Holiday hints about your money:
If you buy stocks with bonus money -- or give shares as holiday gifts -- don't overlook local issues. Some recent developments: Baltimore Gas & Electric Co. appears under "Appealing High-Yielding Stocks" in the Nov. 27 S&P; Outlook. The stock yields 6 percent, double the current inflation rate.
The Dec. 4 Outlook lists Black & Decker under "Economically Sensitive Stocks We Favor." A B&D; spokesperson says the company's SnakeLight flexible flashlights are selling "extremely well as holiday gifts."
Showing solid buying support, Rouse Co. stock reached a 12-month high last Friday, the day stocks dived after Alan Greenspan's Wall Street-rattling speech. Yesterday, the stock closed at $28.50, up from $18.37 within 12 months.
Bethesda-based Lockheed Martin Corp. receives a Merrill Lynch "Buy" report, stating, "The stock offers the best risk-to-reward ratio of all defense issues we follow."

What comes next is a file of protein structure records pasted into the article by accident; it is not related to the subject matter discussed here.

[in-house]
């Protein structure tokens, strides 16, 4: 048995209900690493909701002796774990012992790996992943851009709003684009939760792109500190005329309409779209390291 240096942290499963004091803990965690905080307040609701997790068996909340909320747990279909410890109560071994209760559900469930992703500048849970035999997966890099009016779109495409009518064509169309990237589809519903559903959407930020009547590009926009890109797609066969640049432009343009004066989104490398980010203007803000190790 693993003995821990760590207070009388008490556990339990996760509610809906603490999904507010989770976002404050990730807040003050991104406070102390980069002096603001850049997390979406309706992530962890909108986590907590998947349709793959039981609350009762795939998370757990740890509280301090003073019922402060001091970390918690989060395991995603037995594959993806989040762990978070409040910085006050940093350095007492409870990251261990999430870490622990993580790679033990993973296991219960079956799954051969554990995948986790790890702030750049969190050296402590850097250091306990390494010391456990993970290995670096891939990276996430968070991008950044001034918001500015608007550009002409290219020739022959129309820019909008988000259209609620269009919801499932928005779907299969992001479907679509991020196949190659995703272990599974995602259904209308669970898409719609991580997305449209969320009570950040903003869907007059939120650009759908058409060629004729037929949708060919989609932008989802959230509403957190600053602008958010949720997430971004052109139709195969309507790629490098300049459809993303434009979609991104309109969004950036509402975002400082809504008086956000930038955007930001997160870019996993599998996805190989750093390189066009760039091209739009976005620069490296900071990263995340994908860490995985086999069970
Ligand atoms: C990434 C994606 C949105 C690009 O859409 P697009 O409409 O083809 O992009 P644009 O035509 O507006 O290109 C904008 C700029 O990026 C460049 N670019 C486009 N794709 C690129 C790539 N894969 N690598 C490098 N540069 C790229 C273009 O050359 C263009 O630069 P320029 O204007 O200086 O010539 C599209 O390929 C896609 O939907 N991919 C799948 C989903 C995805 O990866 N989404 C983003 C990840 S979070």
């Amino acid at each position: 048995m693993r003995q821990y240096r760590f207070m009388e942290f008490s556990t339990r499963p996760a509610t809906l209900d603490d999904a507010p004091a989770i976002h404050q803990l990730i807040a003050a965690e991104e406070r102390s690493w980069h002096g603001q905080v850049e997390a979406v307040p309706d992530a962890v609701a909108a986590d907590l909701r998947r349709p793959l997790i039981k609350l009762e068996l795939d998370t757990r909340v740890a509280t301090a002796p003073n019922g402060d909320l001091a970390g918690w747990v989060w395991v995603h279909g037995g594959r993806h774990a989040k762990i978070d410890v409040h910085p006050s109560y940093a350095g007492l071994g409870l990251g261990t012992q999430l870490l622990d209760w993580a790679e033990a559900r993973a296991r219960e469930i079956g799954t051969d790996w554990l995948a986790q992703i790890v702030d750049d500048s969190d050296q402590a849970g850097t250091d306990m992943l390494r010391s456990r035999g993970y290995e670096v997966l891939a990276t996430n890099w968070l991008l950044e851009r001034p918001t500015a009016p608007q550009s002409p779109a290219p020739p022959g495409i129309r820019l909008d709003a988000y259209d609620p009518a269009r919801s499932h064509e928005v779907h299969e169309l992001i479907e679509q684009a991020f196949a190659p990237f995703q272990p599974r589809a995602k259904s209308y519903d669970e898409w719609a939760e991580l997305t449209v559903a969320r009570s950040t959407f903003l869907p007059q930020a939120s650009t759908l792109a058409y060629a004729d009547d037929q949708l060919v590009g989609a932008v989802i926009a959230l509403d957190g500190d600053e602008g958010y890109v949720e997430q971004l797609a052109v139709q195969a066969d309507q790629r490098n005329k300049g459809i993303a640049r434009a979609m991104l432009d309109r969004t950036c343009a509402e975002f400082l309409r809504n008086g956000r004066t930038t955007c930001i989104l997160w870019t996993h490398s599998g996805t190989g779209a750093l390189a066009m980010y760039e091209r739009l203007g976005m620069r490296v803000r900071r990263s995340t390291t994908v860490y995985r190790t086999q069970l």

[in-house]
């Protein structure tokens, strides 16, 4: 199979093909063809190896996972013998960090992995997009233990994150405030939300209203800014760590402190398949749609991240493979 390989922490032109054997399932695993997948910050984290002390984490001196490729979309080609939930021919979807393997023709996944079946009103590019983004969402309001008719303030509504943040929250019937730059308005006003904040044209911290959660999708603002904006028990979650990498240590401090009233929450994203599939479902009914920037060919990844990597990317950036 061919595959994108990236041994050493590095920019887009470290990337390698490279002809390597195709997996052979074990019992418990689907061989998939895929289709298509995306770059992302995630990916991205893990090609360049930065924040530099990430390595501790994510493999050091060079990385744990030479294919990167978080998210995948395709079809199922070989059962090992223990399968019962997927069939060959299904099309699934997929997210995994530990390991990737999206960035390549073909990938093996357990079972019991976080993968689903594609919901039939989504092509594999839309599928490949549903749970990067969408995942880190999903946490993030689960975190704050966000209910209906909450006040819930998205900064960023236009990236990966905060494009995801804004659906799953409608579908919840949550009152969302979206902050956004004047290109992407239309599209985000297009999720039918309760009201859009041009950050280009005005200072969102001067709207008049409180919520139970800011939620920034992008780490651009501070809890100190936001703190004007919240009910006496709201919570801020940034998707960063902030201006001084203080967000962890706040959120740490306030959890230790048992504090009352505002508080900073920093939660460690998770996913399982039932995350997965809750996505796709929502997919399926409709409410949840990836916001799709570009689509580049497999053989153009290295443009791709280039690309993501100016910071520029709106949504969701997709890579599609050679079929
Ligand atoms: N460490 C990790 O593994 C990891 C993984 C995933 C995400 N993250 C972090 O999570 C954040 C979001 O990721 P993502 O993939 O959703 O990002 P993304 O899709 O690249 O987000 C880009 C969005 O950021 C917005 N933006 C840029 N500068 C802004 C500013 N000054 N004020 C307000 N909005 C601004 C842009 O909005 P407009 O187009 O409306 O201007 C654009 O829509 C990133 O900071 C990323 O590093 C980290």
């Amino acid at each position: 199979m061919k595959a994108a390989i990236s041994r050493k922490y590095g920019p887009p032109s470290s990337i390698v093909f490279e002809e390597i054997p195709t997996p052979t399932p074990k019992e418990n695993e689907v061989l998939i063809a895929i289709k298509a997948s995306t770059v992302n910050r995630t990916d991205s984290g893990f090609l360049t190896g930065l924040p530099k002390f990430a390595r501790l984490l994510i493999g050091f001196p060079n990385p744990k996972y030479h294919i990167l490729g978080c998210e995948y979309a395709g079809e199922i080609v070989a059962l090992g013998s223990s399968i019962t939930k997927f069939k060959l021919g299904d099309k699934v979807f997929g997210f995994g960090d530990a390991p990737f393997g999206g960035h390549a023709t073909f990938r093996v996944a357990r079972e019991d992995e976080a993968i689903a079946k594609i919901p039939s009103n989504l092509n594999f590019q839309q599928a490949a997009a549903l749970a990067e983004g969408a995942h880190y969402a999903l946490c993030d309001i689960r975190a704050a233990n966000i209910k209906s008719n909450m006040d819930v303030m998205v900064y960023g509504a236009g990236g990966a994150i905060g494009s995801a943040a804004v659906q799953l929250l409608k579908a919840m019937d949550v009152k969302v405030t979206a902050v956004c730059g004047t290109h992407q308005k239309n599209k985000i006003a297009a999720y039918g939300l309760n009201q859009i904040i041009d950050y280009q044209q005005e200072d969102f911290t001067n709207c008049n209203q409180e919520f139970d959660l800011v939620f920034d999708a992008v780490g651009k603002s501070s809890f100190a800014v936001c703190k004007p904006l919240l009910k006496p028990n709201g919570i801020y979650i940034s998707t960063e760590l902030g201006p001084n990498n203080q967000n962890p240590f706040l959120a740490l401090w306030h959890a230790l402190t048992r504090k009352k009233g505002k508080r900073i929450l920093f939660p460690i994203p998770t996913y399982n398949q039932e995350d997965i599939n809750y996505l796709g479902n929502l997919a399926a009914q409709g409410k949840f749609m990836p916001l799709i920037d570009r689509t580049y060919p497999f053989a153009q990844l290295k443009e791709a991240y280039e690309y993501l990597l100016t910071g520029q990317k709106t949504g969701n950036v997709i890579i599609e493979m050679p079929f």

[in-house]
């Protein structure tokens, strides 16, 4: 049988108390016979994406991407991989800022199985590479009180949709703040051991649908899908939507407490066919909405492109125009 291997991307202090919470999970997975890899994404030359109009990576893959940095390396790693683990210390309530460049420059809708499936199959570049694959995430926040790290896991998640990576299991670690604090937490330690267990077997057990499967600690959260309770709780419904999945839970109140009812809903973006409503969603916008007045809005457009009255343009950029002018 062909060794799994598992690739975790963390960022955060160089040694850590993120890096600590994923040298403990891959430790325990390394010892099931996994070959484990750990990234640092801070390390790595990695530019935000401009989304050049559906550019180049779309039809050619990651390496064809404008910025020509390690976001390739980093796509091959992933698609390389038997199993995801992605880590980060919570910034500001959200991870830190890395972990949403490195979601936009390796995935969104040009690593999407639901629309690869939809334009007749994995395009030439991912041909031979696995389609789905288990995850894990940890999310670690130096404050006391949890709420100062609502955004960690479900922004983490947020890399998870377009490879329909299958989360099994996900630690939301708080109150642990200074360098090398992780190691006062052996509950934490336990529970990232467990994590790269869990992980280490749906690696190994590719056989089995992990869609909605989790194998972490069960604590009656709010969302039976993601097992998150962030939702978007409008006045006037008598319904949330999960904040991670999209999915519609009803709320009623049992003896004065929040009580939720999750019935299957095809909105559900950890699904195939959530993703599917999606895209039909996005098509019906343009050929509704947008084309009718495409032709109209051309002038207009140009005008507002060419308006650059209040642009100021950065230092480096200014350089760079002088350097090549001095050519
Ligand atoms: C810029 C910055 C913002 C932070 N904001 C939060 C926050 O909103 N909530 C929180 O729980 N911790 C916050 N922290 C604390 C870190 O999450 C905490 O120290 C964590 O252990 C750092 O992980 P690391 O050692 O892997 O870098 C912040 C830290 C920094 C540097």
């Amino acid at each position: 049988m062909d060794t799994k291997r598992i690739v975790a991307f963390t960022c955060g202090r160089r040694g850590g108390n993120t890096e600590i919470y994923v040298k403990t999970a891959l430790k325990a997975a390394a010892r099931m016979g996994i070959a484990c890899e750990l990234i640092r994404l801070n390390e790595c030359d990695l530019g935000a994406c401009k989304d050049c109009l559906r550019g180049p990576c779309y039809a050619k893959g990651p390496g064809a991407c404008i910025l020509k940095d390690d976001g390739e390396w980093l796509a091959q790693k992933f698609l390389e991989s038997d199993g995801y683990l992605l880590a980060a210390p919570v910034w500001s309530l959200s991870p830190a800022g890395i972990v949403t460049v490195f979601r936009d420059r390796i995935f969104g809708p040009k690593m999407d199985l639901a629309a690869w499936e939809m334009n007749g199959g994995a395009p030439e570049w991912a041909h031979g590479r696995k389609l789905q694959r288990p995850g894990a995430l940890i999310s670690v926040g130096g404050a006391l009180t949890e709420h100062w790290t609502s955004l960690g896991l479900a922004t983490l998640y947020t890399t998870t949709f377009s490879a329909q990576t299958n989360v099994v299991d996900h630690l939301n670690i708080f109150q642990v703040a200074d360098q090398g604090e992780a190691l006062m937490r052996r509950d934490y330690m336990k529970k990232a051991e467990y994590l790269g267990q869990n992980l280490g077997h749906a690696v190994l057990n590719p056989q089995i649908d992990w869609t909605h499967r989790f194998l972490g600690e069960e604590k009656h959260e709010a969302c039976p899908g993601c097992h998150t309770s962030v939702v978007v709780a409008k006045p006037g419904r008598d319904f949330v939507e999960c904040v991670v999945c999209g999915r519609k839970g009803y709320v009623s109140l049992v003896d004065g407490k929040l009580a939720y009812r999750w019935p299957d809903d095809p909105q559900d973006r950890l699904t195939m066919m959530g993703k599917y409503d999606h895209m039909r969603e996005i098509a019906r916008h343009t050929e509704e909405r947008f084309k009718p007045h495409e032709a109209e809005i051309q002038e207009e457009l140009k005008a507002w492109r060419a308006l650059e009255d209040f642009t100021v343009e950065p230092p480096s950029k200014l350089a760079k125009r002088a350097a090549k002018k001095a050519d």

Columbia Bancorp stock draws favorable comment in Legg Mason's Quarterly Bank Report.
Regarding stocks -- local or national -- here's a good lesson: Fortune, Dec. 9, says that after mutual fund Chief Executive Officer Michael Price was "badly burned" by ordering $400 million of stocks dumped in a plunging market, confessed, "Never, never pay attention to what the market is doing." The stocks quickly recovered.
Speaking of the market, here's how contestants rate in our 1996 Dow Jones forecasting contest:
As of Wednesday's Dow Jones close of 6,402.52, closest are: Judy Laylon 6,404; Mary Jane McGowan 6,401; Marion Grden 6,400; Merle Thorp 6,400.
If you can't predict the market but want to give long-lasting gifts, consider "The Warren Buffett Way," by Robert Hagstrom, Jr. ($24.95), "The Intelligent Investor," by Benjamin Graham ($35 and worth it), "One Up on Wall Street," by Peter Lynch ($12.95 paperback) and "The Small Investor," by Jim Gard ($11.95.)
Growth stock mutual funds -- not U.S. Savings bonds or bond funds -- are the best presents for youngsters. Arrange to have dividends reinvested. Your broker can help with specific selections.
HOLIDAY HASH: When Microsoft Chairman Bill Gates was having breakfast at a New York hotel recently, his oatmeal was delayed 30 minutes because of "a computer glitch" in the kitchen.
"Investment Rules To Live By" in Black Enterprise, December, include: "Invest every month; reinvest all profits, diversify among industries; and don't overlook investment clubs -- they're educational and profitable."
Pub Date: 12/13/96